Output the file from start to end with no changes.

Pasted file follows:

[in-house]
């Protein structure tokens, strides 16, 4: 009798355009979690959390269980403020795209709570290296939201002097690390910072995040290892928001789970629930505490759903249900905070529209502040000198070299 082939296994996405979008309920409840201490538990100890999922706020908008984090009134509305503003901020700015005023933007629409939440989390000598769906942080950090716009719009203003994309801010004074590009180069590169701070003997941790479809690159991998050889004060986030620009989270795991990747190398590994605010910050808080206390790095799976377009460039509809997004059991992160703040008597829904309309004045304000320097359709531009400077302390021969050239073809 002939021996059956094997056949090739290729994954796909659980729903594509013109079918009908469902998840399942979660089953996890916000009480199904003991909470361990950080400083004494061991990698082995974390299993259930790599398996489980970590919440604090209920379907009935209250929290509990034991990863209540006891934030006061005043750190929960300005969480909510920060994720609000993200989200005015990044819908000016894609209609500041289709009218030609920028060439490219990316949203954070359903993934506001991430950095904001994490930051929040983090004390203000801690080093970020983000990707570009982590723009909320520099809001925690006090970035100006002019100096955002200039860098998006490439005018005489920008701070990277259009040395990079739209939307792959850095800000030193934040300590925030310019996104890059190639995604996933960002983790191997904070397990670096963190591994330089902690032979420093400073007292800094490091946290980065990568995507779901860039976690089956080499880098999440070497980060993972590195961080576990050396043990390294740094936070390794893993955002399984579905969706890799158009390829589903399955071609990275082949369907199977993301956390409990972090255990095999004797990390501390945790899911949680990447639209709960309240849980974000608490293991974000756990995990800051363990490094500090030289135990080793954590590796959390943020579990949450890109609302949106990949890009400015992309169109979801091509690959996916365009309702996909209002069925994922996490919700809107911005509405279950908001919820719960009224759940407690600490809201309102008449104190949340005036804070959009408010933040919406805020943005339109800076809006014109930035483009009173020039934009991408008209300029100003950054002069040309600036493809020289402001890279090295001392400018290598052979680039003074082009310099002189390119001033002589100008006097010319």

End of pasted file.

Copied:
[in-house]
């Protein structure tokens, strides 16, 4: 009798355009979690959390269980403020795209709570290296939201002097690390910072995040290892928001789970629930505490759903249900905070529209502040000198070299 082939296994996405979008309920409840201490538990100890999922706020908008984090009134509305503003901020700015005023933007629409939440989390000598769906942080950090716009719009203003994309801010004074590009180069590169701070003997941790479809690159991998050889004060986030620009989270795991990747190398590994605010910050808080206390790095799976377009460039509809997004059991992160703040008597829904309309004045304000320097359709531009400077302390021969050239073809 002939021996059956094997056949090739290729994954796909659980729903594509013109079918009908469902998840399942979660089953996890916000009480199904003991909470361990950080400083004494061991990698082995974390299993259930790599398996489980970590919440604090209920379907009935209250929290509990034991990863209540006891934030006061005043750190929960300005969480909510920060994720609000993200989200005015990044819908000016894609209609500041289709009218030609920028060439490219990316949203954070359903993934506001991430950095904001994490930051929040983090004390203000801690080093970020983000990707570009982590723009909320520099809001925690006090970035100006002019100096955002200039860098998006490439005018005489920008701070990277259009040395990079739209939307792959850095800000030193934040300590925030310019996104890059190639995604996933960002983790191997904070397990670096963190591994330089902690032979420093400073007292800094490091946290980065990568995507779901860039976690089956080499880098999440070497980060993972590195961080576990050396043990390294740094936070390794893993955002399984579905969706890799158009390829589903399955071609990275082949369907199977993301956390409990972090255990095999004797990390501390945790899911949680990447639209709960309240849980974000608490293991974000756990995990800051363990490094500090030289135990080793954590590796959390943020579990949450890109609302949106990949890009400015992309169109979801091509690959996916365009309702996909209002069925994922996490919700809107911005509405279950908001919820719960009224759940407690600490809201309102008449104190949340005036804070959009408010933040919406805020943005339109800076809006014109930035483009009173020039934009991408008209300029100003950054002069040309600036493809020289402001890279090295001392400018290598052979680039003074082009310099002189390119001033002589100008006097010319």